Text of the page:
I’ll expect my check in the post, Gavin. But the other thing is what we’re talking about. This is the negative comments, but other things I remember. There was issues around your site optimization and the speed, because simply these were so many people hammering your site. There was some hosts. Was there some hosting drama as well?

Gavin Hodgins:
Yeah, there was hosting drama. So usually obviously, when you’d upgrade your hosting, you’d be doing that at two o’clock in the morning when no one’s on the site. We’ve done it probably five times in two days, just because we had to. The big problem I ran into was the fact that I had WooCommerce log with zero. And I found out the hard way that zero, only allows a certain number of key joints or whatever they want to call it per hour. And they basically said, we allow, I think it was 1,000 transactions a month through WooCommerce. We were doing that in 15 minutes.

Kate Toon:
So you got throttled. Didn’t you?

Gavin Hodgins:
Yeah, so we got throttled very badly, which threw up a big problem because then we were using Xero to track the orders coming in. Nothing had been set up on WooCommerce, because we didn’t have to. And then all of a sudden we’ve got a huge amount of orders that we can’t tell what hasn’t come in to Xero. So we had to move right back to Woo, which in hindsight was great because it set the backend of our website up a lot quicker. But you do that before it happened. You shouldn’t be doing it while it’s happening, but you’ve just got to fly by the seat of your pants.

Kate Toon:
Well, this is it, all these, it’s like, this is what you should do. This is what the reality is. There’s some kind of self-help gurus like when anything bad happens, whatever, you just say good. And it’s like, “Okay, well, our site got hammered and it fell over, but we moved to better hosting. So it’s good. And our WooCommerce didn’t connect with Xero, but we fixed with WooCommerce, good.” And it’s true in a way. I mean, that’s part of running a business, isn’t it? But the resilience it takes and the perseverance to get through all of that.

Kate Toon:
And obviously, because we’re talking about digital here. The digital know-how to be able to go, “Ah, this is the problem, and I get it.” a lot of business owners at your level would be relying on some minion or some digital agency. “Well, Gavin, we can’t quite explain to you why Xero is not connecting”, and you’d just be having to sit there waiting for them to answer. So there’s a real joy in actually having your hands in the tools, and understanding what’s going on. Yeah?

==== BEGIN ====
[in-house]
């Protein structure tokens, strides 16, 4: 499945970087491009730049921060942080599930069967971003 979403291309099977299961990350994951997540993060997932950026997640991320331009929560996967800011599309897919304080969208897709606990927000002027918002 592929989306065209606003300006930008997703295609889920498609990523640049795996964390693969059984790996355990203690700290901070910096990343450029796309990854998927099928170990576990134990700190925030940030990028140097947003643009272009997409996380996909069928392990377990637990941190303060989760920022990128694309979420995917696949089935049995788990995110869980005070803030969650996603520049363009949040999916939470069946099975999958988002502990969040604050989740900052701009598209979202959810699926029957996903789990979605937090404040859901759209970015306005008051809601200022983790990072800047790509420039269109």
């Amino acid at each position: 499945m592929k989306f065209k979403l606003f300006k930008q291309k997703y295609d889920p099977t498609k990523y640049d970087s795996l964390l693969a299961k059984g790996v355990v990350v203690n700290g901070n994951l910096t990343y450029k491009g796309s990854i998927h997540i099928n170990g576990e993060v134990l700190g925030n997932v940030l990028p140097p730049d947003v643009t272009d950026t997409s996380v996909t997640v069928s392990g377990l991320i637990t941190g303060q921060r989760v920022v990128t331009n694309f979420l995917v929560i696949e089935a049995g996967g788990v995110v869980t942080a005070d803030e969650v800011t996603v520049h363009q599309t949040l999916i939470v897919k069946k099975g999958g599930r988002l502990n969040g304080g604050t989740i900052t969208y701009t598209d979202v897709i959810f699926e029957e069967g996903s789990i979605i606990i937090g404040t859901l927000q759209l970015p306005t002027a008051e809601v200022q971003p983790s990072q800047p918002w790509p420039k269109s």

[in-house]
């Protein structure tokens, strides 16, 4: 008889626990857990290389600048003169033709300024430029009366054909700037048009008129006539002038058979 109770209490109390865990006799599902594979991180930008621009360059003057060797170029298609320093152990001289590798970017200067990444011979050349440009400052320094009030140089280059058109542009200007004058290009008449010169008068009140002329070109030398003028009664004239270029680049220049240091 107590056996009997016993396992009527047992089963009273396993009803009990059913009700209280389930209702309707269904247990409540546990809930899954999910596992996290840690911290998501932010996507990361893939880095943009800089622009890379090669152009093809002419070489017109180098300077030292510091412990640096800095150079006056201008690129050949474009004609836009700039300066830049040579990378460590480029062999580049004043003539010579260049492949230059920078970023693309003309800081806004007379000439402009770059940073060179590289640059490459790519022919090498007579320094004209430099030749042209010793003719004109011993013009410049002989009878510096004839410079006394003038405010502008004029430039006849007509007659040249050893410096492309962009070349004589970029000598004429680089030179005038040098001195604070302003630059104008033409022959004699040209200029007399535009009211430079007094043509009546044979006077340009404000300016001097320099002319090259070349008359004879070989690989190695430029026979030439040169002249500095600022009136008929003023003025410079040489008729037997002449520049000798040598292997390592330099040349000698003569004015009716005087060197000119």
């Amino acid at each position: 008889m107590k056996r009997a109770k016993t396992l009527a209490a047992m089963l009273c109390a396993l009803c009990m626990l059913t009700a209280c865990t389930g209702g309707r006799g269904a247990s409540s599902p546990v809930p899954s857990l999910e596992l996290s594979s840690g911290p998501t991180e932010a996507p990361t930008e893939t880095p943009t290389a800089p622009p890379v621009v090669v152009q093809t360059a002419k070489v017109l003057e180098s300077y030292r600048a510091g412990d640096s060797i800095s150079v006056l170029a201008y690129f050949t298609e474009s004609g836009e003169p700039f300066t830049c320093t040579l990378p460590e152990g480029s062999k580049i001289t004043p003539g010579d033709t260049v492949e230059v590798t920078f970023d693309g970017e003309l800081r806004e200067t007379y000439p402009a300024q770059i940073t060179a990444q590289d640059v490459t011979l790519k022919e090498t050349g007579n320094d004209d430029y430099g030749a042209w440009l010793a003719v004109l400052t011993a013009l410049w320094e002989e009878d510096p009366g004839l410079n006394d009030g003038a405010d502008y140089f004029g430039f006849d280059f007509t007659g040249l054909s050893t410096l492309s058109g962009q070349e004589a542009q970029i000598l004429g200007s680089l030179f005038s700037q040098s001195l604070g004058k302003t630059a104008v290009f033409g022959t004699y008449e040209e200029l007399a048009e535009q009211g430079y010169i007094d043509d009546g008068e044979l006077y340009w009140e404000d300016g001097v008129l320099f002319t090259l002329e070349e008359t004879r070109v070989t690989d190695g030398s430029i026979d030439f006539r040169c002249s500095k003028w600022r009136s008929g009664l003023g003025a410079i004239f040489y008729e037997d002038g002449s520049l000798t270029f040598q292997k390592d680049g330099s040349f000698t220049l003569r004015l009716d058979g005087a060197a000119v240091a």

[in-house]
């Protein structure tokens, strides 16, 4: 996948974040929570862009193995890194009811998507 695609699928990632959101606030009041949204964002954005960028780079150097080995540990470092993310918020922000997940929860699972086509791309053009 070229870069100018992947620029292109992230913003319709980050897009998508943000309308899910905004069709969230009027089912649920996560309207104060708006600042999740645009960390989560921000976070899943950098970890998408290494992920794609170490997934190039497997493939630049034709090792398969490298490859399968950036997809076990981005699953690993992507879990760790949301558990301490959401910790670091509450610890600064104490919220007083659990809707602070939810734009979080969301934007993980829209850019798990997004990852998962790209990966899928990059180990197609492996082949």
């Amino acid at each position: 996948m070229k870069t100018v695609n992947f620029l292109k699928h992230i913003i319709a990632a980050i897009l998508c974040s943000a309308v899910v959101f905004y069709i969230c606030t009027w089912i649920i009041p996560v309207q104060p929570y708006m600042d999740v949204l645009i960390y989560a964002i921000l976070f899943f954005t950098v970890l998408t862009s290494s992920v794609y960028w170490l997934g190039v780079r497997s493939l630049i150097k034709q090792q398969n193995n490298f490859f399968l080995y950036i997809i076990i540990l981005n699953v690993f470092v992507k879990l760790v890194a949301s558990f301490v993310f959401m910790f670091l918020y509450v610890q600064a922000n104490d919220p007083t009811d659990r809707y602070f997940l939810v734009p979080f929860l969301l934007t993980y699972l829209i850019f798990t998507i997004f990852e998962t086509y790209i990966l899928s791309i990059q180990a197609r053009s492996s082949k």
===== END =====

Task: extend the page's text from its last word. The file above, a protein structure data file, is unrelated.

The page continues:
Gavin Hodgins:
Correct. Yeah, absolutely.

Kate Toon:
And I think that –

Gavin Hodgins:
If we had have done what we did, and we were in control, you would have walked away from it. You wouldn’t have been able to do it. Well, I wouldn’t be able to do it without it costing me an absolute fortune. So that’s in the business fortune.

Kate Toon:
That’s it. So, the OCD, the checking, your SEMrush every day, it does pay off. Do you know what I mean? Because you are on top of everything and you understand everything. Got it. Honestly, it probably just needed a four week holiday, I lay down in a Vivarium after that year. It sounds full on. So where the storm has passed, I’m going to stay with the sailing thing, Gavin, you can weather. The storm has passed. You’ve ridden those stormy waves and now you’re in cool calm waters. Am I right?

Gavin Hodgins:
Yeah. I mean, we’ve, we made a decision to go and stock up with the masks we were making. So we basically just even flow now when things like what happened in Sydney, in New South Wales, and then Brisbane. That’s slowing down a little bit more now. So it’s become, whereas usually something like this would take quite a long time to become part of your normal day and part of your normal business and have people know how to do things, it’s happened for us in a week or so. So it’s been quite good that way. And I mean, over the Christmas period, I did have a little bit of time to sit back and, I mean, we had a Christmas launch issue wherever on obviously the launch last year was vastly different or any other year. And we did reflect and sit back and think, “Well, that’s something we’ll probably look back on a few years quite enviously of the time then, because I mean, it was exciting time.